"With our proposal to fill what we call a 'ditch' but they call a 'waters of the United States,' we are never going to get those permits to implement the plan that was (previously) adopted," assistant city manager Brian Dolan told the council during Tuesday night's regular meeting at the Pleasanton Civic Center.
As a result, the city's staff and consultants went back to the drawing board and created four conceptual layouts that incorporated the drainage swale -- which city leaders had hoped to put under ground as a culvert to improve usability and safety at Lions Wayside.
The layouts, which would provide the basis for more detailed designs for future approval, featured varying locations for the Chan Henderson Bandstand, lawn spaces, trees and other planting locations, as well as options for adjusting the above-ground course of the swale.
Neal Street, which separates the two parks, would be repaved with special pavement markings and holes would be installed at its First Street and Railroad Avenue intersections to allow bollards to be put up so Neal could be closed to traffic during special events, under the proposals.
The council members were being asked to whittle down the layout list by removing any options they didn't think were worth pursuing further.
They all opposed a layout that centered around a portable bandstand that could be placed near the Neal-Railroad intersection.
Several council members also initially disliked a version that would put a permanent bandstand in Lions Wayside with its back to Neal Street and Delucchi Park, but they decided to leave that option in the cards for further staff and commission review.
The other two options, for which the council was more receptive, placed the bandstand in the back part of Lions Wayside closer to the Firehouse Arts Center.
The project now returns to the Parks and Recreation Commission to work on a final design that meets the goals outlined in the city's 2014 Lions Wayside and Delucchi Parks Master Plan. It would then return to the council for final consideration in the months ahead.
In other business
* The council approved of making the city's first downtown bicycle corral permanent and adding a second location, on St. Mary Street.
The city installed the initial bike corral on West Angela Street, in place of a parking spot near the Main Street intersection, next to Peet's Coffee in July 2017 with the intent of testing how the new public amenity would be received by the community.
The pilot program went well during the year-plus, with cyclists using the corral to park their bikes especially during weekday lunches and special events like the farmers market, according to city staff. Public survey results also commended the corral.
With the positive reviews, city staff recommended keeping the West Angela Street corral in place and adding a second one elsewhere in downtown.
Most council members supported staff's suggestion to place the second corral on St. Mary Street in place of a parking spot between Rita's Italian Ice and Beer Baron, but Councilman Jerry Pentin, who is an avid cyclist, said he preferred an alternate location on Main Street in front of Inklings Coffee & Tea.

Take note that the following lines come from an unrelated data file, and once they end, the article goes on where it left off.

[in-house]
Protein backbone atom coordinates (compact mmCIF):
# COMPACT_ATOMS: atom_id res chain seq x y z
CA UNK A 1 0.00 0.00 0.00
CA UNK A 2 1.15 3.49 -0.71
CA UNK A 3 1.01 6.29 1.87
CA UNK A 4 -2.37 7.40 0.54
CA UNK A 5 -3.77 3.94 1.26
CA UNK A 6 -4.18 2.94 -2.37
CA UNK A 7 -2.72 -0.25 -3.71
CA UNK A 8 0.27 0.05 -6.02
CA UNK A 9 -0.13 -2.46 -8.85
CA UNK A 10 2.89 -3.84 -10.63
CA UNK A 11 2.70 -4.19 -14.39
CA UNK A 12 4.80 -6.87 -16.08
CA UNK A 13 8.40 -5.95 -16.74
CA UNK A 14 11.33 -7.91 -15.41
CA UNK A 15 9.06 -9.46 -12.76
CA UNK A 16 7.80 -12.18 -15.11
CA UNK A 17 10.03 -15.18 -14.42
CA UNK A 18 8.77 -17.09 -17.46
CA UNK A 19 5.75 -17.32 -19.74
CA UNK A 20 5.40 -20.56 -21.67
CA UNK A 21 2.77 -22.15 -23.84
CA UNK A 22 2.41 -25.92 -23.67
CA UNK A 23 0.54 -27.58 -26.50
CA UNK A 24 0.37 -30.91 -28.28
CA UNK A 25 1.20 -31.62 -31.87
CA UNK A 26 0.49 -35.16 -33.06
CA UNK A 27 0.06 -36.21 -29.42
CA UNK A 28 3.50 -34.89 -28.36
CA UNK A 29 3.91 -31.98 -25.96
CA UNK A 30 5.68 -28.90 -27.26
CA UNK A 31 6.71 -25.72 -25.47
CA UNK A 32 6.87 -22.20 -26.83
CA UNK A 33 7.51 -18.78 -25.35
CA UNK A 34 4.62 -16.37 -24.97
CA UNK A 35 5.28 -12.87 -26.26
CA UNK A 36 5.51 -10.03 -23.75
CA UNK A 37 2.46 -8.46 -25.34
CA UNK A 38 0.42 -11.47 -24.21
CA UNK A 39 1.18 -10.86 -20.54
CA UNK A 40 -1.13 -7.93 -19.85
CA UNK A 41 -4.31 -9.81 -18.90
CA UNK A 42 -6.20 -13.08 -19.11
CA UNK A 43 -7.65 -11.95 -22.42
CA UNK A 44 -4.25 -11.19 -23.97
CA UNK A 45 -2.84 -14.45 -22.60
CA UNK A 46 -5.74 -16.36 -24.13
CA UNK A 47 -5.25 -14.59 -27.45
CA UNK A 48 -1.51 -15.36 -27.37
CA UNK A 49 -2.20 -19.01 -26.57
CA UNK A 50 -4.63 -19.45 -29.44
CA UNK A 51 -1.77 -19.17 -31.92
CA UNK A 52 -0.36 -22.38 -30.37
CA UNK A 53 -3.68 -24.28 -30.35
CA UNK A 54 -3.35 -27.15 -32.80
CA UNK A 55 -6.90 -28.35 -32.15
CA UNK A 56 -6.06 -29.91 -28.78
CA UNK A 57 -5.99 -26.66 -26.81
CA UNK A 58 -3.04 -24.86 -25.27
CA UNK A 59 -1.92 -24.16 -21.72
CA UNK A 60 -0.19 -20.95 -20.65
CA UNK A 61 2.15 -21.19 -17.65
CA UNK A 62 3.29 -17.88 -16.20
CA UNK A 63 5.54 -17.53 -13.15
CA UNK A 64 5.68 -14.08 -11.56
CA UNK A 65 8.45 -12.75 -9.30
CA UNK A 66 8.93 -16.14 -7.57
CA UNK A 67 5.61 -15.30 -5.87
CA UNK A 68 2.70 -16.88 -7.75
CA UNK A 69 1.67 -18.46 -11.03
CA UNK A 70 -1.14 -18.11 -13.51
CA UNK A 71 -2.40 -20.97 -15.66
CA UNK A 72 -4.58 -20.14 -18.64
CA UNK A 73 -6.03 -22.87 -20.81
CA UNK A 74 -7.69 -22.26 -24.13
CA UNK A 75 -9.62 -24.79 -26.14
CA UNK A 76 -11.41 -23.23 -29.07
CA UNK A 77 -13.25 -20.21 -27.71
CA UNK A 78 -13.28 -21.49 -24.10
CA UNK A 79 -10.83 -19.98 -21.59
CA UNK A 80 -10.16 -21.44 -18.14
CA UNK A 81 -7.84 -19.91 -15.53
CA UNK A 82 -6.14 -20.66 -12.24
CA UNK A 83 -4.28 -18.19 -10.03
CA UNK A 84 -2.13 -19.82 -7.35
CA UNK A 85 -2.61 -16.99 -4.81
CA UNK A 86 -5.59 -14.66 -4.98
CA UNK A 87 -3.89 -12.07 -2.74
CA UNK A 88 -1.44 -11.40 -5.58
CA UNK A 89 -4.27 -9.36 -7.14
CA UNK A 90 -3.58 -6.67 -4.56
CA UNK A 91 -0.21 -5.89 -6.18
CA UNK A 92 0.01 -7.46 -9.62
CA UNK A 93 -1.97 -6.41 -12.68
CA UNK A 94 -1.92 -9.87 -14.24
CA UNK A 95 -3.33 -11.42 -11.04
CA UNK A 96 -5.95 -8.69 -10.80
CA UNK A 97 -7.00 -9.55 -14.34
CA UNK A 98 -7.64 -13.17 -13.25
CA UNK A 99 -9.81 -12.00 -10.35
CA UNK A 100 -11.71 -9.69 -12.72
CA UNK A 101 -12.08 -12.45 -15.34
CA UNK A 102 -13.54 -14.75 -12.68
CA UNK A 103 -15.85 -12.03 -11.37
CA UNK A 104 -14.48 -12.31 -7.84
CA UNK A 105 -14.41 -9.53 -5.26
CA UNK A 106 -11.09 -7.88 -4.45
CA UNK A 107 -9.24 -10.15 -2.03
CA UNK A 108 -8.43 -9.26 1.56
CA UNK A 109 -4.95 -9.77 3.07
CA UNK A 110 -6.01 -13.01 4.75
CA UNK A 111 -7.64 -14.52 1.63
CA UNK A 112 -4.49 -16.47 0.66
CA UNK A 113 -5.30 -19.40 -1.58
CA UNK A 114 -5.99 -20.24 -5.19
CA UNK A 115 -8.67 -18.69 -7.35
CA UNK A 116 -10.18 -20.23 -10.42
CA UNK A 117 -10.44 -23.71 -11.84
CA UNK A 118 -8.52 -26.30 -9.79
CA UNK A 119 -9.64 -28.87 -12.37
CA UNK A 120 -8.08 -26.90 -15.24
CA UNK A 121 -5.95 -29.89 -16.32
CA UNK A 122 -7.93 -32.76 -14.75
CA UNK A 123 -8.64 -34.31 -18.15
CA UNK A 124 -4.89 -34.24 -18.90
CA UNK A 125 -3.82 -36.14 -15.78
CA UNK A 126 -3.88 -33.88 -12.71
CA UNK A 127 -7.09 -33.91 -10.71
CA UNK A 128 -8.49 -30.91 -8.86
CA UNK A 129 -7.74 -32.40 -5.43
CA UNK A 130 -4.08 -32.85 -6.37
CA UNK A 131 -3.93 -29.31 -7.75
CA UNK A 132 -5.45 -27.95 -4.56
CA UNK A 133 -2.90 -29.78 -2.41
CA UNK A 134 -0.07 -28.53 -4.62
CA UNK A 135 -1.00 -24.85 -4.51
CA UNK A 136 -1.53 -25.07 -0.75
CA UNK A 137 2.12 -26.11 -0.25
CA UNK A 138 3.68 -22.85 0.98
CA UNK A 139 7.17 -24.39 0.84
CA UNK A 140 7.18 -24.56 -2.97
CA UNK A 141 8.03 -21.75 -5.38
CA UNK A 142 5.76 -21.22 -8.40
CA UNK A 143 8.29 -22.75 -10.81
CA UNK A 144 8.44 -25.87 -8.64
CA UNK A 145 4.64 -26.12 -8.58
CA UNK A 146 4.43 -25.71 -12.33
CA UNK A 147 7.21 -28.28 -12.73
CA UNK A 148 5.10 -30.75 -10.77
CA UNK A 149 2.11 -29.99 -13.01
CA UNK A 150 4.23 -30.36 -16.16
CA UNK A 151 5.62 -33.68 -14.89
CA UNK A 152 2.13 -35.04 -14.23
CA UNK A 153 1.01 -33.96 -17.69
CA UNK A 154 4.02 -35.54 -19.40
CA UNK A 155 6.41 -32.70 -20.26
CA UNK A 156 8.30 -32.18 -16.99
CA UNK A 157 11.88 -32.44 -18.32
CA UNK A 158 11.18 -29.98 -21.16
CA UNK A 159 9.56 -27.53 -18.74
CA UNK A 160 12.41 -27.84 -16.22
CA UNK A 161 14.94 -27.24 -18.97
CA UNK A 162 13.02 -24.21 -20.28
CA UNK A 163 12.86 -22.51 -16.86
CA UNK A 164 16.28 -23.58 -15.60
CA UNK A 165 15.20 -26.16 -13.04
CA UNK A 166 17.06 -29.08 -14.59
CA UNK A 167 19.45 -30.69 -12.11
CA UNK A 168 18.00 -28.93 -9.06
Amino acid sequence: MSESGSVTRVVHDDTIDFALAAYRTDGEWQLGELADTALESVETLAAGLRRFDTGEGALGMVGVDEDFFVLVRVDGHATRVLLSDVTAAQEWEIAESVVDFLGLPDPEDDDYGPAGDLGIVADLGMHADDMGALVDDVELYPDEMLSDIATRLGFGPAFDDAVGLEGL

The council majority, which opposed taking away a parking spot on Main Street, voted 4-1 in favor of the St. Mary Street location. Pentin dissented.
The second bike corral is estimated to cost $4,050, paid for by Measure B county transportation sales tax funds. An installation timeline has not been announced.
City officials plan to speak with the council in the weeks ahead about the other downtown amenity pilot program -- the temporary parklet that was placed atop two parking spots on West Angela Street across from the bike corral but was removed in April after being damaged by a car crash.
* Council members received a presentation from StopWaste, an Alameda County joint powers authority focused on waste, recycling, energy conservation and smart water use.
The informational presentation -- which centered on food service packaging, litter and plastic pollution as well as waste and recycling issues regionally, nationally and internationally -- was held ahead of StopWaste's priority-setting meetings later this fall.
The agency heads into those internal discussions envisioning their priorities will focus on waste reduction, proper recycling and toxics reductions. Pentin is the city's representative on the StopWaste board.
* The council held a reception to recognize new and reappointed commission and committee members, who then took their oath of office for their upcoming terms.
They included Planning Commission with Nancy Allen (reappointed) and Justin Brown (promoted to regular member from alternate); Library Commission with Michaela Hertle (reappointed), Sonia Rai (moved from alternate), Cindi Sabatini (alternate) and Santana Parikh (youth); and Human Services Commission with Susan Hayes (reappointed), Janeen Rubino-Brumm (moved from alternate) and Joe Carlucci (alternate).
With single appointments were Gokul Deep to Committee on Energy and the Environment (youth), Harshkumar Gohil to Economic Vitality Committee (medical services rep), Anthony Soby to Housing Commission (reappointed) and Kate Inman to Youth Commission (reappointed).
* As part of its seven-item consent calendar, the council held the second reading and final adoption of an ordinance introduced Sept. 18 to formally rescind the Johnson Drive Economic Development Zone in favor of more environmental review for the project.
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